Venous blood samples were collected on admission. Troponin-T levels were determined by a quantitative electrochemiluminescence assay (Elecsys 2010; Roche, Mannheim, Germany, cut-off value <0.010 ng/ml) on admission. Samples for hsTroponin-T measures were immediately centrifuged, frozen and stored at -80°C. hsTroponin-T levels were defined by quantitative electrochemiluminescence immunoassays (Elecsys 2010 analyzer, Roche Diagnostics, Mannheim, Germany) with a cut-off value ≥ 0.014 ng/mL). A positive troponin test result was defined as a troponin level above the manufacturers assay threshold for the diagnosis of myocardial injury.
The Kolmogorov-Smirnov test was used to assess a normal distribution of continuous variables. Data characterized by a normal distribution were expressed as mean values and standard deviation. Parameters without such distribution were expressed as median with the range. Student’s test (normal distribution) or Mann-Whitney’s (non-normal distribution) test was used for comparing the two groups. Discrete variables were compared using the Fisher exact test (chi-square test). Sensitivity, specificity, positive predictive value, negative predictive value and accuracy were calculated according to standard formulae. The prognostic relevance of the hsTnT or cTnT levels, and of the sPESI, with regard to 30-day outcomes was estimated by using a logistic regression analysis. Odds ratios (OR) and the corresponding 95% confidence intervals were calculated. P < 0.05 was considered statistically significant. Data were analyzed using SPSS statistical software.
Characteristic features of patients included in the study
Death (any cause) at 30 days
(n = 105)
(n = 16)
Median age (25th to 75th percentile)
Age > 80 years-(n) %
Median pulse (25th to 75th percentile)
Pulse > 110 beats/min-(n) %
Median (25th to 75th percentile) SBP
SBP < 100 mm Hg-(n) %
Arterial oxyhemoglobin saturation (SaO2) < 90% (n=108)-(n)%
cTn-T≥0.01 ng/mL -(n) %
hsTn-T≥0.014 ng/mL-(n) %
The median hsTnT level was 0.016, ranging from 0.003 to 0.56 ng/mL (25th–75th percentile, 0.005-0.037). A total of 66(55%) patients had hsTn–T levels ≥0.014. The median cTnT level was 0.01 ranging from to 0.01-0.39, (25th–75th percentile, 0.01-0.027).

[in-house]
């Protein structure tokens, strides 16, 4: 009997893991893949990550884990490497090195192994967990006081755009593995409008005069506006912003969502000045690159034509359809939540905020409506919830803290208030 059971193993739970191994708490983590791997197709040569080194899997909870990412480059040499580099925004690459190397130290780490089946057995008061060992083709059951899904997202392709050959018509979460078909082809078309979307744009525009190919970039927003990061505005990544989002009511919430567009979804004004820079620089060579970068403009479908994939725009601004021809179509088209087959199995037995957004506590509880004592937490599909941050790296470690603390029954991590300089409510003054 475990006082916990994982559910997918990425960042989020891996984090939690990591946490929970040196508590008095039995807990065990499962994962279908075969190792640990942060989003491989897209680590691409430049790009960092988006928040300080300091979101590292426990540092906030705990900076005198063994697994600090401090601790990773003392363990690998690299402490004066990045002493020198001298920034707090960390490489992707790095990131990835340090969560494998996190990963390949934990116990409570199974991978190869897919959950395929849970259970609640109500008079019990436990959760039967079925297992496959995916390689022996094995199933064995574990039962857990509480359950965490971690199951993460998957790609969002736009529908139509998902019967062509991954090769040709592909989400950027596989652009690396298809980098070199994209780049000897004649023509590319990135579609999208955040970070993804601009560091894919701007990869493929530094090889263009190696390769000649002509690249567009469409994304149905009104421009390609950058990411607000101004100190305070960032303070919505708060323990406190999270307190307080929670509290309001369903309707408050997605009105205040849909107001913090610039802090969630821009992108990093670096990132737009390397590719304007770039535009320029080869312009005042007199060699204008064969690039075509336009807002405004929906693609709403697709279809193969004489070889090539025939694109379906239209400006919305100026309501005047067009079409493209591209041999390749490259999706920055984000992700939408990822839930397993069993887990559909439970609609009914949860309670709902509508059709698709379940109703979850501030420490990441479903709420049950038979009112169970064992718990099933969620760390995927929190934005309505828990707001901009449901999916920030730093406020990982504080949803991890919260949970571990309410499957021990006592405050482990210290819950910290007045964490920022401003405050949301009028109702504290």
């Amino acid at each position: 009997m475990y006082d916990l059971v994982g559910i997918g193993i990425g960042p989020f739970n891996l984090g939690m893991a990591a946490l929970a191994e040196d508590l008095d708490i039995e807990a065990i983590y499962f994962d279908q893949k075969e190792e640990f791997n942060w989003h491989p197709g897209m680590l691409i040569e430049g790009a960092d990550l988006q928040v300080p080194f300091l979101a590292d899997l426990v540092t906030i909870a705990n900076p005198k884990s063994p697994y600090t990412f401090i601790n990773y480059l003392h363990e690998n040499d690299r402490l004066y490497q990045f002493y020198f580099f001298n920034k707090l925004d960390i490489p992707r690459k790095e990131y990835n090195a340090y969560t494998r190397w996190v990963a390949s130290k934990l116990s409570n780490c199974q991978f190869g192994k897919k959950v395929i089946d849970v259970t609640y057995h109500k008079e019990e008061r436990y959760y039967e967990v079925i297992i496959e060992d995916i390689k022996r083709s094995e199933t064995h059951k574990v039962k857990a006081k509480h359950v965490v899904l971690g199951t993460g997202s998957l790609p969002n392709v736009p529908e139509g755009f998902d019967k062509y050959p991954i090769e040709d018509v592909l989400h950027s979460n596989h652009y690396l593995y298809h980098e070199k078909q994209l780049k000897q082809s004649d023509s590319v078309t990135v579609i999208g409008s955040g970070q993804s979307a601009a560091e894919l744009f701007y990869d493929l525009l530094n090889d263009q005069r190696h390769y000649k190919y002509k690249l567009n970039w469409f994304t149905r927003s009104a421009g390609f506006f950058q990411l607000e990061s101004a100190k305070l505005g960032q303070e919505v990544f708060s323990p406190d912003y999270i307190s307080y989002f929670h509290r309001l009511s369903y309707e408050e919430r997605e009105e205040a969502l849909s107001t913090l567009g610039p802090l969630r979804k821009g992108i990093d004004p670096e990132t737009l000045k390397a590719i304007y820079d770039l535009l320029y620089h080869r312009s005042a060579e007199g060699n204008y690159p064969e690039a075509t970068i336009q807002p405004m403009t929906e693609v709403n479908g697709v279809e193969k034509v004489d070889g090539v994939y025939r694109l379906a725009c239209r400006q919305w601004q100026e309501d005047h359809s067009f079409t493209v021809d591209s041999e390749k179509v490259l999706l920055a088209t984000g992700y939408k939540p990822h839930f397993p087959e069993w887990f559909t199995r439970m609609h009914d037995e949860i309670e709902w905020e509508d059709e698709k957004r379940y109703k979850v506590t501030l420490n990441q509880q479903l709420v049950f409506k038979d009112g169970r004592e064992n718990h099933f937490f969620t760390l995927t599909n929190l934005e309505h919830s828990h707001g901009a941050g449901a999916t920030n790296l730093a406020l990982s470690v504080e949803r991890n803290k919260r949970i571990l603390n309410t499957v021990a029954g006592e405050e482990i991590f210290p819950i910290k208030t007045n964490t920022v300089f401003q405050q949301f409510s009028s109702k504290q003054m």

A transthoracic echocardiogram was evaluated in 113 patients (93%). Out of these, 53 (47%) were diagnosed with RVD. Out of 53 patients with RVD, 68% had hsTnT levels ≥0.014. while 57% had cTnT levels ≥0.01 (p = 0.003, and p = 0.001 respectively).
The sPESI classified 76 patients (62.8%) in the high-risk group (≥ 1 point[s]). Patients with a sPESI high risk presented with a positive cTnT level (48%, 37 pts) and a positive hsTnT level (68.4%, 52 pts) (p=0.033, and p<0.001, respectively).
Out of the 121 study patients, 16 (13%) died within the first month after diagnosis. In six of them (38%) the cause of death was directly related to the PE episode, whereas other deaths were caused by cancer (31%; 5 out of 16 deaths), pneumonia (12.5%; 2 out of 16 deaths), and other diseases (19%, 3 out of 16 deaths).
All the 14 patients with a low sPESI had positive hsTnT levels and 13 out of them had positive cTnT levels. None of these patients had adverse events.
sPESI and troponins prediction rule test characteristics for 30-day mortality
Sensitivity, % (95% CI)
Specificity, % (95% CI)
Negative predictive value, % (95% CI)
Positive predictive value, % (95% CI)
sPESI ≥ 1 point(s)
hsTn-T ≥ 0.014 ng/mL
cTn-T ≥ 0.01 ng/mL
hsTnT ≥ 0.014 ng/mL+ sPESI ≥ 1 point(s)
cTnT ≥ 0.01+ sPESI ≥ 1 point(s)
RVD on echocardiography
Overall, the risk assessment based on a positive cTnT level (OR 2.9, 95% CI 1.5–5.6; p = 0.002) maintained its prognostic value for a 30-day mortality when adjusted for a sPESI (OR 6.5, 95% CI 1.7–25.2 p=0.007).